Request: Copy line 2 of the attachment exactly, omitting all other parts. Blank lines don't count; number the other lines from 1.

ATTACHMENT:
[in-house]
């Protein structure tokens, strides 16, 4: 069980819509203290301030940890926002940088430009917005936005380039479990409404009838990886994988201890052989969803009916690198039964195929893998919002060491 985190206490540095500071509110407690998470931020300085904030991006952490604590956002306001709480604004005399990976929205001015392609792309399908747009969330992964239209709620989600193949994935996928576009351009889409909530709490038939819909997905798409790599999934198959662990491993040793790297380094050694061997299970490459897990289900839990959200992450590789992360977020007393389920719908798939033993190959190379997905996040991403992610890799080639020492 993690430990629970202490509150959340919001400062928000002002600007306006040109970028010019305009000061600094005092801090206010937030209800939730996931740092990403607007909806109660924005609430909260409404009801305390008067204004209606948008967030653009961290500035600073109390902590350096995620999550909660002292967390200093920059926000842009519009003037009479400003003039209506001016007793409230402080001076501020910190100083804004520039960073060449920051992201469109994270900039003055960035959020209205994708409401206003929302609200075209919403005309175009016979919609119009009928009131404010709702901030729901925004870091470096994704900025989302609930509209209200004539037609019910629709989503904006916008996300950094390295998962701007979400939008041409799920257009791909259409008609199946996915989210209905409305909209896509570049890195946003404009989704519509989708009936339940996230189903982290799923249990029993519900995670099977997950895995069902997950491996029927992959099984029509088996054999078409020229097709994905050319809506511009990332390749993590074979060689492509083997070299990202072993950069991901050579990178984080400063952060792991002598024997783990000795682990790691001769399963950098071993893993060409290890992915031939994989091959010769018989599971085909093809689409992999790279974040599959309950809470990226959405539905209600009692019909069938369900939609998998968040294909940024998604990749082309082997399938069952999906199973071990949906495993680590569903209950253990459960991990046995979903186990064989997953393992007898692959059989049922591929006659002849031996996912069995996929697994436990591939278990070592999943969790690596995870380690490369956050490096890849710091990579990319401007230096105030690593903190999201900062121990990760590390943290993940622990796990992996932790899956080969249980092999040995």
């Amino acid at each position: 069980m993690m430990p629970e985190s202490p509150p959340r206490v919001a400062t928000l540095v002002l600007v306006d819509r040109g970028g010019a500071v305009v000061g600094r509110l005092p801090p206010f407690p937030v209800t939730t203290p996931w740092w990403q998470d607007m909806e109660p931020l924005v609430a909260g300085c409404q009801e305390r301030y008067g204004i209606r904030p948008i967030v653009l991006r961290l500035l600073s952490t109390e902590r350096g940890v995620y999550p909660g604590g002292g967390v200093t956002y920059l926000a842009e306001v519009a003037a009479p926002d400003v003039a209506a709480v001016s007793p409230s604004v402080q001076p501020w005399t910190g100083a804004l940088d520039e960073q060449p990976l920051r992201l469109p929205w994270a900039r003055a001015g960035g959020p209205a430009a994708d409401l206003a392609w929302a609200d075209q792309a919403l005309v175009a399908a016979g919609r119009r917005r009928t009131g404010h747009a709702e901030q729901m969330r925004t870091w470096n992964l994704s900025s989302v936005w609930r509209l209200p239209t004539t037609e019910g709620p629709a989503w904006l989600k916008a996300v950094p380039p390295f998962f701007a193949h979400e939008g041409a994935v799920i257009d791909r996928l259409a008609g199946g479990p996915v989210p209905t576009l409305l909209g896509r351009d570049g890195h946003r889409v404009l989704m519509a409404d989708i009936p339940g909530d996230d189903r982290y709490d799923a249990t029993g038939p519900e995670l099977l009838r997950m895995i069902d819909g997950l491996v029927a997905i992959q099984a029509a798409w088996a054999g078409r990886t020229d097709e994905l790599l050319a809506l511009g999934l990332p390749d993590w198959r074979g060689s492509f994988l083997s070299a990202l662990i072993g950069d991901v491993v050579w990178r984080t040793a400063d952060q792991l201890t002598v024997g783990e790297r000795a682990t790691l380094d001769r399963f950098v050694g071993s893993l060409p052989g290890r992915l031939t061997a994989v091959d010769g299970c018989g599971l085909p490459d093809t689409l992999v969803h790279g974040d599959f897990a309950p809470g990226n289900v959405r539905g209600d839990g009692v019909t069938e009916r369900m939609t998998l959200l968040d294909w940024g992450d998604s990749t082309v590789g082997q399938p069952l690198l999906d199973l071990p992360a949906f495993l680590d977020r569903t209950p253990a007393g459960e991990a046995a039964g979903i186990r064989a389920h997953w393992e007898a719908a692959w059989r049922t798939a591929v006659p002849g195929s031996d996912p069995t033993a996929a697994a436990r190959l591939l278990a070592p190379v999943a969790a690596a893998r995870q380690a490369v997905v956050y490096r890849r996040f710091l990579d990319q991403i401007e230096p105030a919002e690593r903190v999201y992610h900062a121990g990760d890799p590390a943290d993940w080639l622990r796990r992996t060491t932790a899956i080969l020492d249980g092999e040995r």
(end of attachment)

């Protein structure tokens, strides 16, 4: 069980819509203290301030940890926002940088430009917005936005380039479990409404009838990886994988201890052989969803009916690198039964195929893998919002060491 985190206490540095500071509110407690998470931020300085904030991006952490604590956002306001709480604004005399990976929205001015392609792309399908747009969330992964239209709620989600193949994935996928576009351009889409909530709490038939819909997905798409790599999934198959662990491993040793790297380094050694061997299970490459897990289900839990959200992450590789992360977020007393389920719908798939033993190959190379997905996040991403992610890799080639020492 993690430990629970202490509150959340919001400062928000002002600007306006040109970028010019305009000061600094005092801090206010937030209800939730996931740092990403607007909806109660924005609430909260409404009801305390008067204004209606948008967030653009961290500035600073109390902590350096995620999550909660002292967390200093920059926000842009519009003037009479400003003039209506001016007793409230402080001076501020910190100083804004520039960073060449920051992201469109994270900039003055960035959020209205994708409401206003929302609200075209919403005309175009016979919609119009009928009131404010709702901030729901925004870091470096994704900025989302609930509209209200004539037609019910629709989503904006916008996300950094390295998962701007979400939008041409799920257009791909259409008609199946996915989210209905409305909209896509570049890195946003404009989704519509989708009936339940996230189903982290799923249990029993519900995670099977997950895995069902997950491996029927992959099984029509088996054999078409020229097709994905050319809506511009990332390749993590074979060689492509083997070299990202072993950069991901050579990178984080400063952060792991002598024997783990000795682990790691001769399963950098071993893993060409290890992915031939994989091959010769018989599971085909093809689409992999790279974040599959309950809470990226959405539905209600009692019909069938369900939609998998968040294909940024998604990749082309082997399938069952999906199973071990949906495993680590569903209950253990459960991990046995979903186990064989997953393992007898692959059989049922591929006659002849031996996912069995996929697994436990591939278990070592999943969790690596995870380690490369956050490096890849710091990579990319401007230096105030690593903190999201900062121990990760590390943290993940622990796990992996932790899956080969249980092999040995």